This case study focuses on a photo and video sharing service, and the steps they took to develop their product with product analytics.
The initial analysis was focused on identifying where the product was or wasn’t working. The team knew they were spending a lot on acquiring new customers, but their user base wasn’t growing as fast as they expected.
The first question for product analysts: where were users being lost?
After the first round of analysis on their product data, a retention analysis showed that a huge percentage of users dropped off the product after day one. Here is an approximation of what their retention curve looked like (created with simulated data):
The team could clearly see that the biggest drop-off point in users is within the first day. A graph like this indicates two things:
- A very large number of users log into the app on day one but then don’t return. Something is going wrong and needs to be explored.
- Other users are still around on day two have very high retention.
This suggested that they had two types of distinct user journeys. The first was a type of user that got past some sort of friction point and then loved the service. The second – a large group of users – never made it beyond that point.
Identifying what caused that friction, and removing it, became the team’s number one priority and a huge opportunity. If the team could find a way to get more users to stay with the app for an additional day, the overall number of active users would increase significantly. This would lead to a massive increase in return on their acquisition spend with most of the users acquired being retained well beyond three days.
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Identifying engagement metrics to solve the day-one retention problem
Diving into the service’s user data, the first step to answer this question was to separate out the user journeys of those who retained and those who did not in order to surface what key differences might have influenced this behavior.
They then did some basic statistical analysis, using binomial regression to quantify the impact of activities on retention, and from there, a random forest to identify which activities predict and differentiate best.
Once they had identified a list of different ‘engagement metrics’ that appeared to distinguish users who retained from those who didn’t, the team wanted to know, “which metric matters most?”
Doing this analysis, it became apparent that comments on photos, instead of likes, were a much more meaningful metric for determining engagement and a user’s likelihood of retaining.
What did different user types need from their experience?
This information around engagement, though just a starting point, was enough of a foundation for the product team to start developing alternative sign-up experiences and rigorously A/B test how these changes to the customer experience impacted the desired user behaviors and contributed to the desired outcome of a higher day one retention.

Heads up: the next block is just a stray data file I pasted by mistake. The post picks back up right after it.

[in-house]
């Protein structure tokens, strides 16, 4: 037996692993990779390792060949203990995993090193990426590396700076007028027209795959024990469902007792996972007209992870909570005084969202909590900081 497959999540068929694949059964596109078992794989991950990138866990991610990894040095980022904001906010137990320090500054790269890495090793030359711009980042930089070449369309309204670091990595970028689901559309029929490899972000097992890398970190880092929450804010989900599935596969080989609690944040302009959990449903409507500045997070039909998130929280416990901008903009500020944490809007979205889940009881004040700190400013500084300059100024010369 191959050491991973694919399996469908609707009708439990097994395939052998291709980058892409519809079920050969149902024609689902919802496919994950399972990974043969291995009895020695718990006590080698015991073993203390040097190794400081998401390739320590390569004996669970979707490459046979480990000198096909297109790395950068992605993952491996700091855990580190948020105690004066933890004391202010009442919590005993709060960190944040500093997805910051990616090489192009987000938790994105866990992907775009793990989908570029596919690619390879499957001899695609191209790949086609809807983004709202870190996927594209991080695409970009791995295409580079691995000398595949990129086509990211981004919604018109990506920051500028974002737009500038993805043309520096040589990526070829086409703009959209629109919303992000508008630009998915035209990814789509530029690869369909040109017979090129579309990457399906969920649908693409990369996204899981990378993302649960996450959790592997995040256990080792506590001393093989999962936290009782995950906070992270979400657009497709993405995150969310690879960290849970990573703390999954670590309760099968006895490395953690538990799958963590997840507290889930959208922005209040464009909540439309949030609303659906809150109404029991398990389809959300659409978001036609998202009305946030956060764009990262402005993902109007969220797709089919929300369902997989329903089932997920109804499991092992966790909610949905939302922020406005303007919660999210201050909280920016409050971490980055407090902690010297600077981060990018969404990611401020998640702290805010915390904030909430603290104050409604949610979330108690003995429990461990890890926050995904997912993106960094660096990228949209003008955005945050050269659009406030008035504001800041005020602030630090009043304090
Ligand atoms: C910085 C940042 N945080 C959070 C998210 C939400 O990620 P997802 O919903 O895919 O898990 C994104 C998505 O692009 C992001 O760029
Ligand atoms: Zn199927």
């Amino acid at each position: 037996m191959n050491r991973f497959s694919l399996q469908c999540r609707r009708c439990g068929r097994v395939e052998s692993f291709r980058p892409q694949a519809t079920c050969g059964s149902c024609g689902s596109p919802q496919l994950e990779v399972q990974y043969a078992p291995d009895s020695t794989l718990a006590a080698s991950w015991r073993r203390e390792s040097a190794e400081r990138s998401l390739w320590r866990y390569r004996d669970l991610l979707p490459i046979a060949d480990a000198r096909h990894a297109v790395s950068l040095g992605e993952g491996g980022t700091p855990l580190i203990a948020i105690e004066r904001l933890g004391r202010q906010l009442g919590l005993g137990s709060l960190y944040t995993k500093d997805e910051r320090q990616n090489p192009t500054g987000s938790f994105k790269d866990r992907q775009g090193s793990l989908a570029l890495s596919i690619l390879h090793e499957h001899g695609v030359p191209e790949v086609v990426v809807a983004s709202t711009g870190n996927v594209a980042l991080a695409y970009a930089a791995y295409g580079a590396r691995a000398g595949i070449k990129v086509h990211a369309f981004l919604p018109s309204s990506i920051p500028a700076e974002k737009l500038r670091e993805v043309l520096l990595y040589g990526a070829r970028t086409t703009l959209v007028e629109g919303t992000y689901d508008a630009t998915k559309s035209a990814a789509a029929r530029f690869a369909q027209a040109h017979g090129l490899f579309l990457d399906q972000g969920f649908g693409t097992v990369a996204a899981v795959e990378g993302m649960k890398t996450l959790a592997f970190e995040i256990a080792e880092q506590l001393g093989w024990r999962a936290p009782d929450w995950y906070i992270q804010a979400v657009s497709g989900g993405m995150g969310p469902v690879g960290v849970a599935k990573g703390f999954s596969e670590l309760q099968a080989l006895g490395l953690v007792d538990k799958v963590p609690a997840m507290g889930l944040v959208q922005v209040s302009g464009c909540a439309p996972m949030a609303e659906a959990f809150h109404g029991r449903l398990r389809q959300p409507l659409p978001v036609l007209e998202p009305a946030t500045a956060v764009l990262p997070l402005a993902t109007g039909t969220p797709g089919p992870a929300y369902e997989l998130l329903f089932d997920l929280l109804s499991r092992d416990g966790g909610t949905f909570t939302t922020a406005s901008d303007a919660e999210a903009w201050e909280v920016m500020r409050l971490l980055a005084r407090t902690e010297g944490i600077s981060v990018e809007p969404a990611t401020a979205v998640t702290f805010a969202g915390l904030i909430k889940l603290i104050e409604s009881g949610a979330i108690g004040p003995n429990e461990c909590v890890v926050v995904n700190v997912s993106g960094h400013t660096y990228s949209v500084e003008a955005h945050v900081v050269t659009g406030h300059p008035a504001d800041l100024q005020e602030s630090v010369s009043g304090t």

From the beginning, the team had a hunch that for their product, additional segmenting of the analyzed behaviors would be necessary. To achieve this, they needed to look at the different user types individually: parents, for example, exhibit quite different behaviors on the app (primarily driving content creation through uploading new photos) when compared to other family members (like grandparents, and other extended family members, who skew more towards consuming content generated by the parents). A quick analysis showed that these different types of users do engage with the app in very different ways:
The team went on to refine all of the initial analysis with this newly developed understanding of their user types and associated behaviors, motivations, and desires.
They looked at how their product is perceived by the different user types and how they can improve the day-one experience for each segment individually.
What does a grandmother, for example, need to experience – after signing up – to feel what she needs to feel to keep her coming back to the app?
How is that different for a new father?
Or the keeper of all of a family’s photo albums?
Learn more about advanced A/B testing to differentiate your product.
Intelligent questions about the product create actionable results
Armed with this insight, the team has been able to dramatically increase the number of users acquired that retain in their app, lowering their cost of customer acquisition and enabling them to bring their unique and much-loved service to many more families.
While the questions they asked were specific to them, the process of starting with the business and product first, then asking the right questions, led the team to real and actionable insight that they’ve been able to use to improve their user experience and grow their customer base.
Conducting an A/B test is significantly more complicated than just randomly assigning users into two groups. To run a truly meaningful experiment, as we’ve pointed out, requires meticulous planning around what experiment is run, what the expected impact of the experiment will be, and what metrics will best capture that impact.
Effective product teams run many A/B tests in parallel each week. It is therefore essential that the process of running the tests, measuring the results, and making the decision whether or not to roll out each product update is as frictionless as possible.